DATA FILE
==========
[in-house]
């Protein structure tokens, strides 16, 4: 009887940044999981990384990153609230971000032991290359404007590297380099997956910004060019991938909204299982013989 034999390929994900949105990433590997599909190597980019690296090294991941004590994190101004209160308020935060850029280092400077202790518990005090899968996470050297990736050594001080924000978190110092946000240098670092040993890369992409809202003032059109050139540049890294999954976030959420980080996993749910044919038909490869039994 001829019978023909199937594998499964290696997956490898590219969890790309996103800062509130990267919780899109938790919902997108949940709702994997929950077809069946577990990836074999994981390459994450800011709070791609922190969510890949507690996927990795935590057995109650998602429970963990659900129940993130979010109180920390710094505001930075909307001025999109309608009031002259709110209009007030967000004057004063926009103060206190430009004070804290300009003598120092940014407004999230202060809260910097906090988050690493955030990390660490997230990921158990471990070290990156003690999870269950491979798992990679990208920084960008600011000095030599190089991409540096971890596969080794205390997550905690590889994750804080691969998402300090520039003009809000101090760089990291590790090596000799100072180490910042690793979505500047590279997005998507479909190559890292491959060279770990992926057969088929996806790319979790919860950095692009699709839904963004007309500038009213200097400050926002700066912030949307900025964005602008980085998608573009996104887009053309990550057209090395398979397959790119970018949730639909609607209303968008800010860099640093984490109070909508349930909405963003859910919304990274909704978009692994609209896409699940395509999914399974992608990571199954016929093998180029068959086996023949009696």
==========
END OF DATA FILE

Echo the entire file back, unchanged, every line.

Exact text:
[in-house]
């Protein structure tokens, strides 16, 4: 009887940044999981990384990153609230971000032991290359404007590297380099997956910004060019991938909204299982013989 034999390929994900949105990433590997599909190597980019690296090294991941004590994190101004209160308020935060850029280092400077202790518990005090899968996470050297990736050594001080924000978190110092946000240098670092040993890369992409809202003032059109050139540049890294999954976030959420980080996993749910044919038909490869039994 001829019978023909199937594998499964290696997956490898590219969890790309996103800062509130990267919780899109938790919902997108949940709702994997929950077809069946577990990836074999994981390459994450800011709070791609922190969510890949507690996927990795935590057995109650998602429970963990659900129940993130979010109180920390710094505001930075909307001025999109309608009031002259709110209009007030967000004057004063926009103060206190430009004070804290300009003598120092940014407004999230202060809260910097906090988050690493955030990390660490997230990921158990471990070290990156003690999870269950491979798992990679990208920084960008600011000095030599190089991409540096971890596969080794205390997550905690590889994750804080691969998402300090520039003009809000101090760089990291590790090596000799100072180490910042690793979505500047590279997005998507479909190559890292491959060279770990992926057969088929996806790319979790919860950095692009699709839904963004007309500038009213200097400050926002700066912030949307900025964005602008980085998608573009996104887009053309990550057209090395398979397959790119970018949730639909609607209303968008800010860099640093984490109070909508349930909405963003859910919304990274909704978009692994609209896409699940395509999914399974992608990571199954016929093998180029068959086996023949009696």